A bill that would provide workers compensation coverage for first responders in Connecticut who suffer post-traumatic stress disorder after witnessing the death of another human being took one step closer to becoming law Thursday.
The bill, S.B. 902, made it through committee after an impassioned speech from state Rep. Stephen Dargan, D-West Haven, despite some concerns about the cost expressed by several committee members.
“As a firefighter I remember, one of the most difficult things I saw, pulling a friend of mine’s son out of a car who died around a telephone pole, and I still see that in my mind all these years later,” Dargan said. “For us as a legislature, to not look to protect the individuals that protect us in this building, outside this building, in our communities, on our state roads, is wrong. For that reason I am strongly in favor of this bill no matter what the cost is to our municipalities.”
Dargan, who is co-chairman of the Public Safety and Security Committee, is a volunteer firefighter, a member of the New York State Association of Fire Chiefs, and was elected in 1981 to be fire commissioner in the city of West Haven, a position he held for more than 20 years.
S.B. 902 was expanded to include municipal and volunteer emergency medical personnel during Thursday’s meeting of the Public Safety and Security Committee. Though most committee members praised the intent of the bill, several said they were reluctant to pass what amounted to a “municipal mandate.”
Sen. Anthony Guglielmo, R-Tolland, a ranking member on the committee, said he would be in favor of the measure if the state would foot the bill.
“If you had a statewide solution I would be more receptive,” he said.
Though he said the measure is a “wonderful idea,” state Rep. Daniel Rovero, D-Killingly, said that whether treatment for PTSD after witnessing a death is covered under workers compensation is “something that each town should be negotiating.”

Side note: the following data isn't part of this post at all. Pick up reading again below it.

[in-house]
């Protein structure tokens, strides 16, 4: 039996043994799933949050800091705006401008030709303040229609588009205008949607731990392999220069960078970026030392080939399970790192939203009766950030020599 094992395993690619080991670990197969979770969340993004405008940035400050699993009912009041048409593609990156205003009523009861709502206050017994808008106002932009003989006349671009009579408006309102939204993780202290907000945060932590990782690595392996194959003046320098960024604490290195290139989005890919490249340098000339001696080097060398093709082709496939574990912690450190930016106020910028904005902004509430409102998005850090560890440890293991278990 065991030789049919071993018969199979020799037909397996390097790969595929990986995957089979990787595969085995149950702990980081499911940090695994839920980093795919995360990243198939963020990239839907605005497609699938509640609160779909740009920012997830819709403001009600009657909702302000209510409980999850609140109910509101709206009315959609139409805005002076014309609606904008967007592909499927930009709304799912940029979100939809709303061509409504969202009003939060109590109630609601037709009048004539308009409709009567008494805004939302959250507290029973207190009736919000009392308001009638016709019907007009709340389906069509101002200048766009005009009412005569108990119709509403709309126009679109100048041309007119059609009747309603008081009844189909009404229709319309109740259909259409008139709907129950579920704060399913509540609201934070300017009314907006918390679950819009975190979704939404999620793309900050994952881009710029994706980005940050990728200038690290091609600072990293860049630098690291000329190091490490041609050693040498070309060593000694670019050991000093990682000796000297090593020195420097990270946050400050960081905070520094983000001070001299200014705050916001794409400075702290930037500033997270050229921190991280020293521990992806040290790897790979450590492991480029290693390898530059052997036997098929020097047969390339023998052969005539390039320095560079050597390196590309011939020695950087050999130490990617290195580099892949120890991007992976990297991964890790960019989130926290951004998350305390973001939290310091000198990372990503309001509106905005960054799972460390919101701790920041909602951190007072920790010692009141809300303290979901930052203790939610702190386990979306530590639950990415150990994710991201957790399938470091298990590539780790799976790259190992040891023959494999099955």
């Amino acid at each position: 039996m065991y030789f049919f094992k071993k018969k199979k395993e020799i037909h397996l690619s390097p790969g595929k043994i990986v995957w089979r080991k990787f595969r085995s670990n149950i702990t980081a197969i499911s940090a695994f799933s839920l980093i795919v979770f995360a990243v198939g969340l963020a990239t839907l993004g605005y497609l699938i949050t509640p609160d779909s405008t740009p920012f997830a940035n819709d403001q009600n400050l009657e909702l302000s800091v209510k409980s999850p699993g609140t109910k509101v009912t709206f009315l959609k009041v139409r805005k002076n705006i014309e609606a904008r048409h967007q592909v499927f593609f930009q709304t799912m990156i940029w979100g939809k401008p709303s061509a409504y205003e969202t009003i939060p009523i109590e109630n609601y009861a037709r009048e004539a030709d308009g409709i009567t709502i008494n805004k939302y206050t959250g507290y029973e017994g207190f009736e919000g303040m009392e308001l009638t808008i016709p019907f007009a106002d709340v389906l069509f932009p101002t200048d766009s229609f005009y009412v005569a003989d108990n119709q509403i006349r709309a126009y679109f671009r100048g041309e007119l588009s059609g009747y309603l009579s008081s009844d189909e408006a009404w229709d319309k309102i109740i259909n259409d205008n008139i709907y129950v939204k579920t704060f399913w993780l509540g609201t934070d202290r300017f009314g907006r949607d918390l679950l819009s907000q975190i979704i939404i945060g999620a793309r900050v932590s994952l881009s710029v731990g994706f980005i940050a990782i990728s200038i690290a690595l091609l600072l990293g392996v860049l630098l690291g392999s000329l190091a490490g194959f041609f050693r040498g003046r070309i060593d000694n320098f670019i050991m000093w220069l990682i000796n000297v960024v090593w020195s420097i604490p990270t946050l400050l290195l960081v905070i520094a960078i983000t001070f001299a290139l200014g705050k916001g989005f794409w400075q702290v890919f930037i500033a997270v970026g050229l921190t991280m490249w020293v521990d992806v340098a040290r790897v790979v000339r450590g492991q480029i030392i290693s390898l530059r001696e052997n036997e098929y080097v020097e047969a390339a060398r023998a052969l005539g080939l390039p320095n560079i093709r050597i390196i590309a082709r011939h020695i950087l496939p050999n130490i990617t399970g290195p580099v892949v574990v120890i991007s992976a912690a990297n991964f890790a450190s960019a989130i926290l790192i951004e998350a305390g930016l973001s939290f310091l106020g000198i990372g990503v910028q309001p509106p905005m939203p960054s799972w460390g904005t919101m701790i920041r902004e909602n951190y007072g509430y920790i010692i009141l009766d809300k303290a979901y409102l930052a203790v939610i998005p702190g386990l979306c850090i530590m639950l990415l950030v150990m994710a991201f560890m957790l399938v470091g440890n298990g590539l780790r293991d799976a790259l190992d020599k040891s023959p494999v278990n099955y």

“I support this bill but I only support it through local negotiations,” he said. “I hate to put another mandate on the towns.”
During the public hearing on the bill in February, Betsy Gara, executive director of the Connecticut Council of Small Towns, said the bill “could significantly increase workers’ compensation costs for towns and cities.”
“Although towns are working hard to control local costs, declining revenues and increased costs associated with providing services is taking its toll,” she told committee members in February. “Expanding workers’ compensation benefits at this time will further strain local budgets and put more pressure on towns to increase property taxes or make cuts in programs or personnel.”
Trumbull Police Officer Blake Petty, speaking for the Connecticut Council of Police Unions, testified in February that similar measures enacted in other states showed minimal increased cost, mental claims making up “less than .5 percent as compared to the total dollars paid on all workers’ compensation claims, mental and physical combined.”
“What we saw after Sandy Hook is that many of the first responders who responded to the school and investigated the aftermath of that devastating tragedy, suffered from intense PTSD,” he said. “Their workers’ compensation claims were rejected by the insurance company and the town. They were forced to go back to work or lose their paychecks, or worse, their jobs.”
Dargan said that the bill as written would not open towns to frivolous claims, like “a squirrel running across the road.”
Specifically, the measure would require a first-responder to have been diagnosed with post-traumatic stress disorder “by a licensed and board certified mental health professional.” The diagnosis of PTSD would have to result from a first responder “visually witnessing the death of a human being, or the immediate aftermath of such death,” while engaged in active duty.
“What’s drafted here is very narrow in nature,” Dargan said.
The bill will now head to the full general assembly for consideration.